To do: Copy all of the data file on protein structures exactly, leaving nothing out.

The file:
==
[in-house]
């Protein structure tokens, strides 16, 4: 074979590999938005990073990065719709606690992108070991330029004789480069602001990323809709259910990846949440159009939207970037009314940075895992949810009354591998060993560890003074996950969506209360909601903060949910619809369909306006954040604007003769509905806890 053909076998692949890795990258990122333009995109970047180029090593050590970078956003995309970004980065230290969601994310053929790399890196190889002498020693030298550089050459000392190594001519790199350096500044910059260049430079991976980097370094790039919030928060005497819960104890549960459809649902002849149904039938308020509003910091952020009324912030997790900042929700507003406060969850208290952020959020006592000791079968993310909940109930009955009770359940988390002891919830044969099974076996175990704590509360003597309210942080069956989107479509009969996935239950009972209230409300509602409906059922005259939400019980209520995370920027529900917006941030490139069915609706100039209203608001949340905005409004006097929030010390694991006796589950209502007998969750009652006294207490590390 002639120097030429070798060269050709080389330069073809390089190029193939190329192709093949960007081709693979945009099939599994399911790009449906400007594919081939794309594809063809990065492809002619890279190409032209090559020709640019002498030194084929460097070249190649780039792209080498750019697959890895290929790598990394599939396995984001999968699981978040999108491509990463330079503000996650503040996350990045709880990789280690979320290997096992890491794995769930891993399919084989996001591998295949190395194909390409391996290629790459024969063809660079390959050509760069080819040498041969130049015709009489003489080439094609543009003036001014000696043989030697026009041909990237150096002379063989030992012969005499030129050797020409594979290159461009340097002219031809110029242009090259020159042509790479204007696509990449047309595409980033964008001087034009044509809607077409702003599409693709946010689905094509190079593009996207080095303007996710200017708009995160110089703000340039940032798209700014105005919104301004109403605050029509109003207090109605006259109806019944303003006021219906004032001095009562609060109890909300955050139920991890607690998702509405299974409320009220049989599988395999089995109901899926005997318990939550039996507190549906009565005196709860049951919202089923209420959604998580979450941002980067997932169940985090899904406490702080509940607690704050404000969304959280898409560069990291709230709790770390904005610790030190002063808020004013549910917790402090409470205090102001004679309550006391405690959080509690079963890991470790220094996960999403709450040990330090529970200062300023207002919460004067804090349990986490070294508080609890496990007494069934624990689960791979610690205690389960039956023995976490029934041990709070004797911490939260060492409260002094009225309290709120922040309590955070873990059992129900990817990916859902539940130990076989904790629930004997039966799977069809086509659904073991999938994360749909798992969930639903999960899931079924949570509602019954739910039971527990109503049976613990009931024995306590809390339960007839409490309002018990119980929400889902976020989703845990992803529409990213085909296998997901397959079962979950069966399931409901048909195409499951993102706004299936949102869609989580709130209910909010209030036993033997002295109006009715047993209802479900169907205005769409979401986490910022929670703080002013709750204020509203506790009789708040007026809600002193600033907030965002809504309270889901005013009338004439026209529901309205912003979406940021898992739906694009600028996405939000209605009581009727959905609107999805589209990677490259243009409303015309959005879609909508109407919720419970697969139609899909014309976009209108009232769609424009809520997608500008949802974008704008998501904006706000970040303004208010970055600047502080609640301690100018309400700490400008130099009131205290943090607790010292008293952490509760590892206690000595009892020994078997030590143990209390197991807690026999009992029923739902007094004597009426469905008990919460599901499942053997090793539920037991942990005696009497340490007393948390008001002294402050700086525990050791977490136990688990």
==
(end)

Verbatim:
[in-house]
């Protein structure tokens, strides 16, 4: 074979590999938005990073990065719709606690992108070991330029004789480069602001990323809709259910990846949440159009939207970037009314940075895992949810009354591998060993560890003074996950969506209360909601903060949910619809369909306006954040604007003769509905806890 053909076998692949890795990258990122333009995109970047180029090593050590970078956003995309970004980065230290969601994310053929790399890196190889002498020693030298550089050459000392190594001519790199350096500044910059260049430079991976980097370094790039919030928060005497819960104890549960459809649902002849149904039938308020509003910091952020009324912030997790900042929700507003406060969850208290952020959020006592000791079968993310909940109930009955009770359940988390002891919830044969099974076996175990704590509360003597309210942080069956989107479509009969996935239950009972209230409300509602409906059922005259939400019980209520995370920027529900917006941030490139069915609706100039209203608001949340905005409004006097929030010390694991006796589950209502007998969750009652006294207490590390 002639120097030429070798060269050709080389330069073809390089190029193939190329192709093949960007081709693979945009099939599994399911790009449906400007594919081939794309594809063809990065492809002619890279190409032209090559020709640019002498030194084929460097070249190649780039792209080498750019697959890895290929790598990394599939396995984001999968699981978040999108491509990463330079503000996650503040996350990045709880990789280690979320290997096992890491794995769930891993399919084989996001591998295949190395194909390409391996290629790459024969063809660079390959050509760069080819040498041969130049015709009489003489080439094609543009003036001014000696043989030697026009041909990237150096002379063989030992012969005499030129050797020409594979290159461009340097002219031809110029242009090259020159042509790479204007696509990449047309595409980033964008001087034009044509809607077409702003599409693709946010689905094509190079593009996207080095303007996710200017708009995160110089703000340039940032798209700014105005919104301004109403605050029509109003207090109605006259109806019944303003006021219906004032001095009562609060109890909300955050139920991890607690998702509405299974409320009220049989599988395999089995109901899926005997318990939550039996507190549906009565005196709860049951919202089923209420959604998580979450941002980067997932169940985090899904406490702080509940607690704050404000969304959280898409560069990291709230709790770390904005610790030190002063808020004013549910917790402090409470205090102001004679309550006391405690959080509690079963890991470790220094996960999403709450040990330090529970200062300023207002919460004067804090349990986490070294508080609890496990007494069934624990689960791979610690205690389960039956023995976490029934041990709070004797911490939260060492409260002094009225309290709120922040309590955070873990059992129900990817990916859902539940130990076989904790629930004997039966799977069809086509659904073991999938994360749909798992969930639903999960899931079924949570509602019954739910039971527990109503049976613990009931024995306590809390339960007839409490309002018990119980929400889902976020989703845990992803529409990213085909296998997901397959079962979950069966399931409901048909195409499951993102706004299936949102869609989580709130209910909010209030036993033997002295109006009715047993209802479900169907205005769409979401986490910022929670703080002013709750204020509203506790009789708040007026809600002193600033907030965002809504309270889901005013009338004439026209529901309205912003979406940021898992739906694009600028996405939000209605009581009727959905609107999805589209990677490259243009409303015309959005879609909508109407919720419970697969139609899909014309976009209108009232769609424009809520997608500008949802974008704008998501904006706000970040303004208010970055600047502080609640301690100018309400700490400008130099009131205290943090607790010292008293952490509760590892206690000595009892020994078997030590143990209390197991807690026999009992029923739902007094004597009426469905008990919460599901499942053997090793539920037991942990005696009497340490007393948390008001002294402050700086525990050791977490136990688990």